Bold initiatives are taking place in Lebanon to build peace between Christians and Muslims in the land of the cedar tree. Dr Martin Accad speaks on SAT-7 ARABIC’s program On the Go about the initiative Bread and Salt which aims to promote acceptance and appreciation between the two faiths.

SAT-7 ARABIC’s On the Go program, now in its second season, tackles the topic of tolerance and acceptance, highlighting ground-breaking news from across the Middle East and North Africa (MENA). In a recent episode Yemeni Presenter Ashraf Elsamey spoke with guest Dr Martin Accad about the Bread and Salt initiative.

Martin Accad is the Chief Academic Officer of the Arab Baptist Theological Seminary (ABTS) in Lebanon, responsible for this initiative.


Bread and Salt is a unique program that brings together both Christian and Muslim youth between the ages of 14-17, who live in the same neighbourhood. Despite being neighbours, it is not encouraged in their cultures to have dialogue about their faith. However, through this project these young adults are encouraged to engage with each other on a deeper level, talk about their different beliefs, and break down stereotypes.

“The name Bread and Salt reflects that sharing food together creates a strong bond that no external factor can break,” Accad shares on the program. “The main principle in dialogue is to recognise that we are different. Religious practices separate people because in their nature they are exclusive of the other who is of different religion.”


Dr Accad explains how there have been complaints that the good relations between church leaders and non-Christian religious leaders, don’t reflect in real life on the lay people. Hence, such an initiative is vital to build a foundation for peace and openness towards others by reaching the grassroots of society.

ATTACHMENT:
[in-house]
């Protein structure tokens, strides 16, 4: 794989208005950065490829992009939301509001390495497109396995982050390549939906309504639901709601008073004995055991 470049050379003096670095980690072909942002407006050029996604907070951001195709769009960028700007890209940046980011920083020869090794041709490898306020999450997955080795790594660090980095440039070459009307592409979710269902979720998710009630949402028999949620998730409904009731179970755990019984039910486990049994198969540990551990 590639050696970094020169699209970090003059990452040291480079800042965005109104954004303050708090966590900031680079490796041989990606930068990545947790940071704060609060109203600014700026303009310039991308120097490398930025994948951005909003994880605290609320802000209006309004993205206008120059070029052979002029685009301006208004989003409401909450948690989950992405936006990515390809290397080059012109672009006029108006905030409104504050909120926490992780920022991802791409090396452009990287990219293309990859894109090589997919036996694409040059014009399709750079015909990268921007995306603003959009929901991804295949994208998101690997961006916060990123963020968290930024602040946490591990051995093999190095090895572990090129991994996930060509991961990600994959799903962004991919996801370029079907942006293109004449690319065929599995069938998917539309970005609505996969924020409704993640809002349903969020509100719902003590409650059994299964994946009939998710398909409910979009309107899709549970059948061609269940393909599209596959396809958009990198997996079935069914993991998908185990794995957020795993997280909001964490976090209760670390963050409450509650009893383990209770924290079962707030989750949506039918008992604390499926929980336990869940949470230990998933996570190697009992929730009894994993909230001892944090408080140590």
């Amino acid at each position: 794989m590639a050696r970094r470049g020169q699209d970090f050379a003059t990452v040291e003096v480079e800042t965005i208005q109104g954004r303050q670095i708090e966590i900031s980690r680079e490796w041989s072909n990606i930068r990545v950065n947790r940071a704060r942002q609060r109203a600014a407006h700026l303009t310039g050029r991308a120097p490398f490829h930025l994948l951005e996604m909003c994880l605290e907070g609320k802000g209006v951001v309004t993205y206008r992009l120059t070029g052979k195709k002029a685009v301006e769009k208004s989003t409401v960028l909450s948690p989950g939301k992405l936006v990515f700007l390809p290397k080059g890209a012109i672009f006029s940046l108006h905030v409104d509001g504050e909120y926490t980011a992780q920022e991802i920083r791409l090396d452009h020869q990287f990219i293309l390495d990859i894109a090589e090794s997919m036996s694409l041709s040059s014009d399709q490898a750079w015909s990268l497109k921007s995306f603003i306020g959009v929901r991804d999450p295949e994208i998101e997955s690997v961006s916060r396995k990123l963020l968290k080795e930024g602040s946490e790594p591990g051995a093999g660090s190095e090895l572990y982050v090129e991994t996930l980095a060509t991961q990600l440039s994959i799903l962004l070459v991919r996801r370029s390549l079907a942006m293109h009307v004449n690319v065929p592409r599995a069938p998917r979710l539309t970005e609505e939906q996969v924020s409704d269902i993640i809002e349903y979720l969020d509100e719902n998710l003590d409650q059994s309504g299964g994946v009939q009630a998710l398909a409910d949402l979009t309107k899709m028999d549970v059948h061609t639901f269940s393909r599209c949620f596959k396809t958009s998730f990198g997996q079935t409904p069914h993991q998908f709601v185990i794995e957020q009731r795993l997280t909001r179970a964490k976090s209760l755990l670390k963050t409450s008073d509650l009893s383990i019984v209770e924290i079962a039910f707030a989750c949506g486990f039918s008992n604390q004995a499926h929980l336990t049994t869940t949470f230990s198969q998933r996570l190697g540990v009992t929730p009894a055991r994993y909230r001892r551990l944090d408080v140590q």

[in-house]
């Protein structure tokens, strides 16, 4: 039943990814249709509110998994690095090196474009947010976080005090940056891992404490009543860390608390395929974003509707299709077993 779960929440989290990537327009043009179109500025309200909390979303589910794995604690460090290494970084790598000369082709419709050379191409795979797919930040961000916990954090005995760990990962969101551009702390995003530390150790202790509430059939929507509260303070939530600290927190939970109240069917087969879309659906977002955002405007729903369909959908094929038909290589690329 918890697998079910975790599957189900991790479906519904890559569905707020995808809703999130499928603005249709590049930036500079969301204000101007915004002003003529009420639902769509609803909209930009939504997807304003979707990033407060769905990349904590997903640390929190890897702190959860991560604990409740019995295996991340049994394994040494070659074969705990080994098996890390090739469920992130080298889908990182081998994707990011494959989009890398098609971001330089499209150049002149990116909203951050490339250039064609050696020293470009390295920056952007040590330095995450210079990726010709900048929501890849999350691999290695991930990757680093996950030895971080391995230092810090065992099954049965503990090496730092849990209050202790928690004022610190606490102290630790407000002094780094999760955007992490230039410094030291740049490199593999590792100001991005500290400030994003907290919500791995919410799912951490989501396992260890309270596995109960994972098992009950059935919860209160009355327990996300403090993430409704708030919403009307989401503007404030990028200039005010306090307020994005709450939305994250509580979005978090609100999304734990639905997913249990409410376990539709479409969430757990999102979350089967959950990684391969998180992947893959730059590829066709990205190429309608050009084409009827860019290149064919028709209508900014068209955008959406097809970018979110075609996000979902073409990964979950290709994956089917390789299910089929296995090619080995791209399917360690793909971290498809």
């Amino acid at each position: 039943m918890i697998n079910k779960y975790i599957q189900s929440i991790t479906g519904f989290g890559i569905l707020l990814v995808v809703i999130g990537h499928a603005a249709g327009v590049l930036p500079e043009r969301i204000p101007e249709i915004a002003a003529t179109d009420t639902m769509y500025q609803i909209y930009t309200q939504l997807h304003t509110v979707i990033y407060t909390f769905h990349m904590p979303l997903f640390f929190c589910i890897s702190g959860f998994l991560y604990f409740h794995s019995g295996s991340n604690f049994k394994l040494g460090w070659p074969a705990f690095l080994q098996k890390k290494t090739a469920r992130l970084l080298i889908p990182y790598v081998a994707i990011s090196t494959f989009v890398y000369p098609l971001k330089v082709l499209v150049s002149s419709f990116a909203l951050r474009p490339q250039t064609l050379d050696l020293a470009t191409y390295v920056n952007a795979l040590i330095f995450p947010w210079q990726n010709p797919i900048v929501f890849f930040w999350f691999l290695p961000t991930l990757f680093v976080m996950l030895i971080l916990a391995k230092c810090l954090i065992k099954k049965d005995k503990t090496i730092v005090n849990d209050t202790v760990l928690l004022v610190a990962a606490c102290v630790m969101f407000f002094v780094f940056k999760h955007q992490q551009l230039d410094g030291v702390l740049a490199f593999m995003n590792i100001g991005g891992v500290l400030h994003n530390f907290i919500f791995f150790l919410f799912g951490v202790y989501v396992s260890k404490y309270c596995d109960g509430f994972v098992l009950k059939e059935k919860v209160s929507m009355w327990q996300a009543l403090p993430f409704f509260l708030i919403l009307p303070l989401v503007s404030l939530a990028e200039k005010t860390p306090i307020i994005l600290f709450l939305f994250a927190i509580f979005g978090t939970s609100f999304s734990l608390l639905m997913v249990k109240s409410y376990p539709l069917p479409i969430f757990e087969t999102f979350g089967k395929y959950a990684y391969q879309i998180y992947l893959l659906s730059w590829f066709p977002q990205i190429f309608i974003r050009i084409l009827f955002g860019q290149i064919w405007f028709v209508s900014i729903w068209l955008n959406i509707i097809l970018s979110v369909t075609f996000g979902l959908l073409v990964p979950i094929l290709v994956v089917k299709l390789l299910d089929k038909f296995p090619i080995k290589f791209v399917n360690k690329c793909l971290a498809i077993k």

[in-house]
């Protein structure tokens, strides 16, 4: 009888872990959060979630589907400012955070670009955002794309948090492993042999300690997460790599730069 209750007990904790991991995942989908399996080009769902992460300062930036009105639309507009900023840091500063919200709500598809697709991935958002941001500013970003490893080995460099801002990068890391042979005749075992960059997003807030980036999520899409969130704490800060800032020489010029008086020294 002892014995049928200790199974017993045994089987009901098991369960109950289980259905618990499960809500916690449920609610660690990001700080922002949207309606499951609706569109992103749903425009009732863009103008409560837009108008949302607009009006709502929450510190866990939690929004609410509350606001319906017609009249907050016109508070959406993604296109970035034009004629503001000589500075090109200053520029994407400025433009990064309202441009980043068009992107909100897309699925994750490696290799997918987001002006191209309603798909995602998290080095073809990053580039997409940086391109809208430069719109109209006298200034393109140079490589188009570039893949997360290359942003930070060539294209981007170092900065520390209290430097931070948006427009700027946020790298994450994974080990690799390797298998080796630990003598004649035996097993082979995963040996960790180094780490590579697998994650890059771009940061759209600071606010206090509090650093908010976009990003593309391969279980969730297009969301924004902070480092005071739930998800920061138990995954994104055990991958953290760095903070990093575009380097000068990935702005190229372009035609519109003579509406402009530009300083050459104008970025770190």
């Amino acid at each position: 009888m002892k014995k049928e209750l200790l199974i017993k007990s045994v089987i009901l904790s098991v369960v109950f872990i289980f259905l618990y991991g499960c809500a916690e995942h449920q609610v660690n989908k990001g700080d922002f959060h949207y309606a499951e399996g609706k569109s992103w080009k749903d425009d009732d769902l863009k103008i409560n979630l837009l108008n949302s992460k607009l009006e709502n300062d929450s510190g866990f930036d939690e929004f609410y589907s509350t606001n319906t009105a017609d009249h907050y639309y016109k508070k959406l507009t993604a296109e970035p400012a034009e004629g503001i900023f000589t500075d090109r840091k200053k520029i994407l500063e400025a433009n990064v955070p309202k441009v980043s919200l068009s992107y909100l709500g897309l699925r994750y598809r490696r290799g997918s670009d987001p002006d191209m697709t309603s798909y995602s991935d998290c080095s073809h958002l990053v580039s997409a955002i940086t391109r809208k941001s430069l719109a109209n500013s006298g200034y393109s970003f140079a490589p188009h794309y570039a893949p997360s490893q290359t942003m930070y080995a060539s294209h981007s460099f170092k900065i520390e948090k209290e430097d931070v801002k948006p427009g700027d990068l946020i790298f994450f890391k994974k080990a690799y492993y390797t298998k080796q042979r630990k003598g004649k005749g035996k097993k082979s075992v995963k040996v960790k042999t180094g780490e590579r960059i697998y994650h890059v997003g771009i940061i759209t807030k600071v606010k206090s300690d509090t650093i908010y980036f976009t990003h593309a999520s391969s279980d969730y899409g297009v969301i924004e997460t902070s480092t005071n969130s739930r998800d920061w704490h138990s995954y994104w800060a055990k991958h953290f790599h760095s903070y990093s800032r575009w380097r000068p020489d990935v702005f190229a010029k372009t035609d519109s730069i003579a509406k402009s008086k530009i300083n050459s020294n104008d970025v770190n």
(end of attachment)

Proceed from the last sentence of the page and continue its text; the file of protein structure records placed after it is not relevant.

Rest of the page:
In practice, the Christian group of young people go to the mosque on Friday morning to observe prayers. They don’t participate but they watch and listen to the message. Similarly, the young group of Muslims attend the church mass on Sunday, watch their Christian colleagues pray, and listen to the sermon. This is all done with the collaboration and agreement of the leaders of the mosque and church.


Religion and faith are at the core of the Arab culture. They cannot be ignored or side-lined in any social initiative towards peace.

“The basis for peace comes from personal relationships,” says Accad. The aim of the initiative is to create personal relations and friendships among youths. This doesn’t solve differences but instead highlights them. Through the art of dialogue these youths learn to respect and tolerate the other,” Accad explains. “This is the secret to a peaceful society.”

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